"While we look out the window our minds slip in and out of consciousness. We see the rainfall as mist and the passing cars spray other cars. We watch the day fold into darkness, witness bodies walking by and bikes rolling past. Sometimes our minds retreat inwardly blanking out into stares. The window draws us to it, but not always for interest of looking out. At times we find ourselves there for no other reason than to gather our thoughts. The gesture of walking to the window, pulling the curtain aside at times is nothing -- unthinking without knowing why we are there. Sometimes we stay there paused until conscious returns and we remember we are bodies, present in time, in space, at our studio, 441 Powell Street, in Vancouver."*

 

* This video preempts an incident on July 24, 2013 in which the city of Vancouver broke its own ordinances to demolish a neighbouring building causing damages to the adjacent Ming Sun building, where Instant Coffee had its studio. All tenants were evacuated and a battle between the city, a developer, the Ming Sun Benevolent Society and its supporters began.

 

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Chris Freeman explores issues of masculinity and success through video, photography, and performance.  He holds a BFA from Pacific Northwest College of Art and is a current MFA candidate at Portland State University.

 

Katie Holden is a Portland-based interdisciplinary artist whose work investigates the overlap of digital space and natural place as it relates to painting. She is a recipient of the Arlene Schnitzer Visual Arts Prize, has participated in the Signal Fire Artist Residency, and works as an advisory board member for Surplus Space.  She holds a BFA from the University of Tennessee at Chattanooga and is a current MFA Candidate at Portland State University for Contemporary Art Practice.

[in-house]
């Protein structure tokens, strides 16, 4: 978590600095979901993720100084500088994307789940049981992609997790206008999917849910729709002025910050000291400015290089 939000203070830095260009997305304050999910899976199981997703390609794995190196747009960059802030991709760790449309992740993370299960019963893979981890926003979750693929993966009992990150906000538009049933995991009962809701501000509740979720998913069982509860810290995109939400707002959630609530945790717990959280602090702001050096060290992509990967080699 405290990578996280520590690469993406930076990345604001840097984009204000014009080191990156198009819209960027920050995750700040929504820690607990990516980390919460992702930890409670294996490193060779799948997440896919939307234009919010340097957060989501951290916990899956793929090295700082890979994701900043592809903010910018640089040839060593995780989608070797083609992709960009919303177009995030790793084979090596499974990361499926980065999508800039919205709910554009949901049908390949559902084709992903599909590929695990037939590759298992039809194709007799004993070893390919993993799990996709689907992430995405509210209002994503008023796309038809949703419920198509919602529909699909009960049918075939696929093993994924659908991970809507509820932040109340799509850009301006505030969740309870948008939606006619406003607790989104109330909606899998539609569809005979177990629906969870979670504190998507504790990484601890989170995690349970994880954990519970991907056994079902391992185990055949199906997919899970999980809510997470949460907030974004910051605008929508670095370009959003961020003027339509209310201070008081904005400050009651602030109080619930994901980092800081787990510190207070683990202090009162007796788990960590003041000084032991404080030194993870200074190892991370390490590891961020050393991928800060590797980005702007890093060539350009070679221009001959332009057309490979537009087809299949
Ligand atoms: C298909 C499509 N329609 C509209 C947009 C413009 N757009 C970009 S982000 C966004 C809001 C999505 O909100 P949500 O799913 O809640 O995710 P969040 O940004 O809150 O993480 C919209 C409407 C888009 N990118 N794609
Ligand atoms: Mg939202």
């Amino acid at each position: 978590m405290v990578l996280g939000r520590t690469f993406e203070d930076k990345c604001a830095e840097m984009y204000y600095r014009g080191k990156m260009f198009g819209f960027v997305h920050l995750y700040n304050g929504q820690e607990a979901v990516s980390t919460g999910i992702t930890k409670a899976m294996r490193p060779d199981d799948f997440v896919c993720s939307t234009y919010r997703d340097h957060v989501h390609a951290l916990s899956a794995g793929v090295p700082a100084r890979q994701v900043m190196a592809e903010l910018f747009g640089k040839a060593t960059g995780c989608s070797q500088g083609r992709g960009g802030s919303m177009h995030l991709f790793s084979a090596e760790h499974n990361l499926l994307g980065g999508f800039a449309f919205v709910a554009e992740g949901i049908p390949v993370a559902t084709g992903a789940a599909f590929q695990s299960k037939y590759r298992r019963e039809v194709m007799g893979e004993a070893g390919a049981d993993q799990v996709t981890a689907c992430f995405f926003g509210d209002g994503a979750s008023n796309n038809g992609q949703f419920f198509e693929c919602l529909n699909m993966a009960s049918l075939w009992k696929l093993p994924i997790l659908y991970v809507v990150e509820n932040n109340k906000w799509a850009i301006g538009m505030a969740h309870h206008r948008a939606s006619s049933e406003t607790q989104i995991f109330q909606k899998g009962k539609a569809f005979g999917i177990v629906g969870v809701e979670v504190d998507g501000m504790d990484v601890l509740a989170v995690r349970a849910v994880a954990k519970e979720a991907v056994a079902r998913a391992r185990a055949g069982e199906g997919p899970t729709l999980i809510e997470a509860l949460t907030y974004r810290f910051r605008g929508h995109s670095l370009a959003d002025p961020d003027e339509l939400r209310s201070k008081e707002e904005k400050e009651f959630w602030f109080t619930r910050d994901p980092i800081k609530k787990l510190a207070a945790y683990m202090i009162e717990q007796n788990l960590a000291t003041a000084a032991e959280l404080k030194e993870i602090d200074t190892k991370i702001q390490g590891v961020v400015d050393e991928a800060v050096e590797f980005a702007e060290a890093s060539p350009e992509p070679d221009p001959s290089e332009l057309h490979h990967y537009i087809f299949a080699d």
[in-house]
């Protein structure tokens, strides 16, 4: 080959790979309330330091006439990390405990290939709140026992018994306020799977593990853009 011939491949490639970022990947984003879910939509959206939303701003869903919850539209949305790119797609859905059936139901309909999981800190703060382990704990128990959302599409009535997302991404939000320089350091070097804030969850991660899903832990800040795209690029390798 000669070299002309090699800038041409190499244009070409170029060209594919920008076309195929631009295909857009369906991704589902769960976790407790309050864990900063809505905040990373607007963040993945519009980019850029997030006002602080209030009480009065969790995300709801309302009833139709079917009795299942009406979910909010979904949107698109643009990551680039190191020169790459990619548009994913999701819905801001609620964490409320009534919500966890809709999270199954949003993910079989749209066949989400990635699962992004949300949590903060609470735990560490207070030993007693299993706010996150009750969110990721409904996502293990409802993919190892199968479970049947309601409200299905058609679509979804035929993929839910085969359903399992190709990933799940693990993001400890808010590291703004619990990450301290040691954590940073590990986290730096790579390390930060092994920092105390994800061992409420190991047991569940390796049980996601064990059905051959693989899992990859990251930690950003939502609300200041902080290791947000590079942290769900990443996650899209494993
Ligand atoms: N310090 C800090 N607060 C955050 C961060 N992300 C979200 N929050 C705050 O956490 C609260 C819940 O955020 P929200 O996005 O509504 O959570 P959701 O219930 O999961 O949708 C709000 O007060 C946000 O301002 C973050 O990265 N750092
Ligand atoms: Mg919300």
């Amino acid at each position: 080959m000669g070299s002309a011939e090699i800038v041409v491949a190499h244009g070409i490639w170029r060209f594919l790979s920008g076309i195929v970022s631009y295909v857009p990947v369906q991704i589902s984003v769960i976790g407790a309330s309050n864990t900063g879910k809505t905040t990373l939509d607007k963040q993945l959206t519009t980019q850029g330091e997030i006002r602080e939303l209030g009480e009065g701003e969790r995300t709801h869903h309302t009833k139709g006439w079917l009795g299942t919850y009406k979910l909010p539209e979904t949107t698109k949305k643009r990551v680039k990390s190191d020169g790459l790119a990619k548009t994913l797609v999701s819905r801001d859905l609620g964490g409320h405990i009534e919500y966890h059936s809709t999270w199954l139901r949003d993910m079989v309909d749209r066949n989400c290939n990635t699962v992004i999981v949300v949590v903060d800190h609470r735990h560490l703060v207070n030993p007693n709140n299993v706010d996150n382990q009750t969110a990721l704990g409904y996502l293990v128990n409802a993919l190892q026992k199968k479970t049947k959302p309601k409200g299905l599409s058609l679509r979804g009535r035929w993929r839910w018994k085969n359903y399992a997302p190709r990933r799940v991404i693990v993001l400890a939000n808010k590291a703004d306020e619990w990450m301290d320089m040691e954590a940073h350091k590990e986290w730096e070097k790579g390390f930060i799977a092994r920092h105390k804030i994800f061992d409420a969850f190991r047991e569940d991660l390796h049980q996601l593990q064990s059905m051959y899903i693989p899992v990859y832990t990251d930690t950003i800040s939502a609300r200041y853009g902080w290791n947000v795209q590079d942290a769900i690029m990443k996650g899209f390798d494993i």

Hannah Piper Burns is an artist, writer, and curator currently based in Portland, Oregon after previous lives in the Bay Area and suburban/rural Maryland. Her work manifests as text, video, sound, and performance employing a rhythmic and empathetic framework to explore the vibrations of personal subjectivity against popular culture. She co-runs Compliance Division, a project space, and EFFPortland, an experimental media showcase.

 

Instant Coffee [IC] is a Canadian curatorial practice and artist collective based out of Vancouver and Winnipeg. Over the last fifteen years IC's extensive, service-oriented practice has focused on the intersection of the social with the aesthetic, as well as the creation of public venues for preformative interaction. Instant Coffee’s current members include Jinhan Ko, Khan Lee, Kelly Lycan and Jenifer Papararo. IC currently holds a Fieldhouse residency with City of Vancouver and will launch a publication in collaboration with Western Front, Vancouver in 2015.

 

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Please connect...

info [at] recessart [dot] com

Thank you... Precipice Fund, The Andy Warhol Foundation for the Visual Arts, and Calligram Foundation/Allie Furlotti